Demystifying austerity

Government’s around the world are talking about tightening their belts. Austerity is a common economic policy, but what is it actually? On the podcast, we discuss.

Pension reform protests, 2020. Image credit Jeanne Menjoulet via Flickr CC BY 2.0.

Across the world, renewed social unrest—from public sector wage strikes in the United Kingdom, to protests against pension reform in France—are being read as a repudiation of austerity. The inflationary crisis afflicting the global North has had the knock-on effect of precipitating a debt crisis in the global South as the cost of servicing debt increases. “Repayments on public debt owed to non-residents for a group of 91 of the world’s poorest countries will take up an average of more than 16 per cent of government revenues in 2023,” the Financial Times recently reported. To make repayments possible, government’s usually resort to austerity, cutting social spending on healthcare, education, and social security.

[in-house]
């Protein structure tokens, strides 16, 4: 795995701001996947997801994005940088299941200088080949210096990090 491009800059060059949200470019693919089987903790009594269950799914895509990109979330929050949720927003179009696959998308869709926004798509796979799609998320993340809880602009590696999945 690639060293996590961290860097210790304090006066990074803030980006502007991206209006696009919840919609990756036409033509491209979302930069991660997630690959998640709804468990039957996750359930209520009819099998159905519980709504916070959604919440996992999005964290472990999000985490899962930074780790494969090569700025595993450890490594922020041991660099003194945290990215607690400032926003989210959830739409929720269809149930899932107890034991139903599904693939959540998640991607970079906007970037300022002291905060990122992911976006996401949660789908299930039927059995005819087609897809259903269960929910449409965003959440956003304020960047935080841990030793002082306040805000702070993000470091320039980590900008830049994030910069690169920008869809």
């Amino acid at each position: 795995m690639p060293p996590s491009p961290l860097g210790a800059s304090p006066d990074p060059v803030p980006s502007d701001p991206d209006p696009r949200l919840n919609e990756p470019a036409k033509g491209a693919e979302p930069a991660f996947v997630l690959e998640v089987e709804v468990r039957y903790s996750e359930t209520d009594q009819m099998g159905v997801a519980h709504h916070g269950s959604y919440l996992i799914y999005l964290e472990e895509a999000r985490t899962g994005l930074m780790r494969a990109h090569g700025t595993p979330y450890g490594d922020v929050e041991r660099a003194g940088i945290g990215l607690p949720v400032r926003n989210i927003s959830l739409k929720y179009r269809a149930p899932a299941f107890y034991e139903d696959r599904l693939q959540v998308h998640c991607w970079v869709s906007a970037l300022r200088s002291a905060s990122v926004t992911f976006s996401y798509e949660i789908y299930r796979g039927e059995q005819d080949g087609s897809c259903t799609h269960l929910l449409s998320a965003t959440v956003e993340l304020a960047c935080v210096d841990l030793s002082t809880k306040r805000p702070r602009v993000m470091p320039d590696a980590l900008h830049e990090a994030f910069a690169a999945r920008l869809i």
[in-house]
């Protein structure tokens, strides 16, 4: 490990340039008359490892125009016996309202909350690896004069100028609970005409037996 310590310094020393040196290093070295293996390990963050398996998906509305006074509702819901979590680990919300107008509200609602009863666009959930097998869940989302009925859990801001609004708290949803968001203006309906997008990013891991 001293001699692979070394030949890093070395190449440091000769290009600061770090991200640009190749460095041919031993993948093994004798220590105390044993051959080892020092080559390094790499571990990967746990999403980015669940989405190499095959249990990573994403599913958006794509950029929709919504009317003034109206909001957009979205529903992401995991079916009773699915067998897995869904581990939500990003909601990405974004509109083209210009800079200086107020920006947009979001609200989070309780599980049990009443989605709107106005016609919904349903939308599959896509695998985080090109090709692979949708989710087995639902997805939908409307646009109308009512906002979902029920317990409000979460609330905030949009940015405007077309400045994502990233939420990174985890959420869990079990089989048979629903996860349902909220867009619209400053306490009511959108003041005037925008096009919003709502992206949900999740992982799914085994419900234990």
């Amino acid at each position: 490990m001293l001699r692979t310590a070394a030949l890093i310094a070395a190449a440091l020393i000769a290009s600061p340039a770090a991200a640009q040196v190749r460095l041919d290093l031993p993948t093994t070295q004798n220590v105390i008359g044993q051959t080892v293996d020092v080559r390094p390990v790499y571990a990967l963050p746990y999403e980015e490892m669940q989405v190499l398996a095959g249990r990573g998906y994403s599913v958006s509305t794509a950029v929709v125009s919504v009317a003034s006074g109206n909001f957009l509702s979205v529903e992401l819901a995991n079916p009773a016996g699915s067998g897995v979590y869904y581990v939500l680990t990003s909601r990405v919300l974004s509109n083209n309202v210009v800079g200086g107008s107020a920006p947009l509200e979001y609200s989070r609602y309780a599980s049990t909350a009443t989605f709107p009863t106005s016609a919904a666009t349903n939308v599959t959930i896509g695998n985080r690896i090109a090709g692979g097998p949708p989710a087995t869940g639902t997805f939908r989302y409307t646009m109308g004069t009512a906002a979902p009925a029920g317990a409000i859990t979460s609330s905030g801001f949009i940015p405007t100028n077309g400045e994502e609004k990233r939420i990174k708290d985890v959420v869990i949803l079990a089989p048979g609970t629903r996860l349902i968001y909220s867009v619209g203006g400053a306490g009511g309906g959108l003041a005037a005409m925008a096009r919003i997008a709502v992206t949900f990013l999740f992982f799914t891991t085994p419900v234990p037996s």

This is how we usually understand austerity, as caused by some kind of economic shock. But what if that is not the case? What if rather than being exceptional to modern capitalism, austerity is in fact inherent to its stability? This is what Clara Mattei argues in The Capital Order: How Economists Invented Austerity and Paved the Way to Fascism (University of Chicago Press, 2022). Rather than painful medicine states are forced to administer in times of crisis, austerity is a fundamental tool for stabilizing class relations and increasing market dependence. But if austerity is intrinsic to capitalism, what does this mean for the anti-austerity agenda that has captured the global left? Can we resist austerity without dismantling capitalism? This week on the podcast we explore these questions with Mattei, an assistant professor of economics at the New School for Social Research in New York City.

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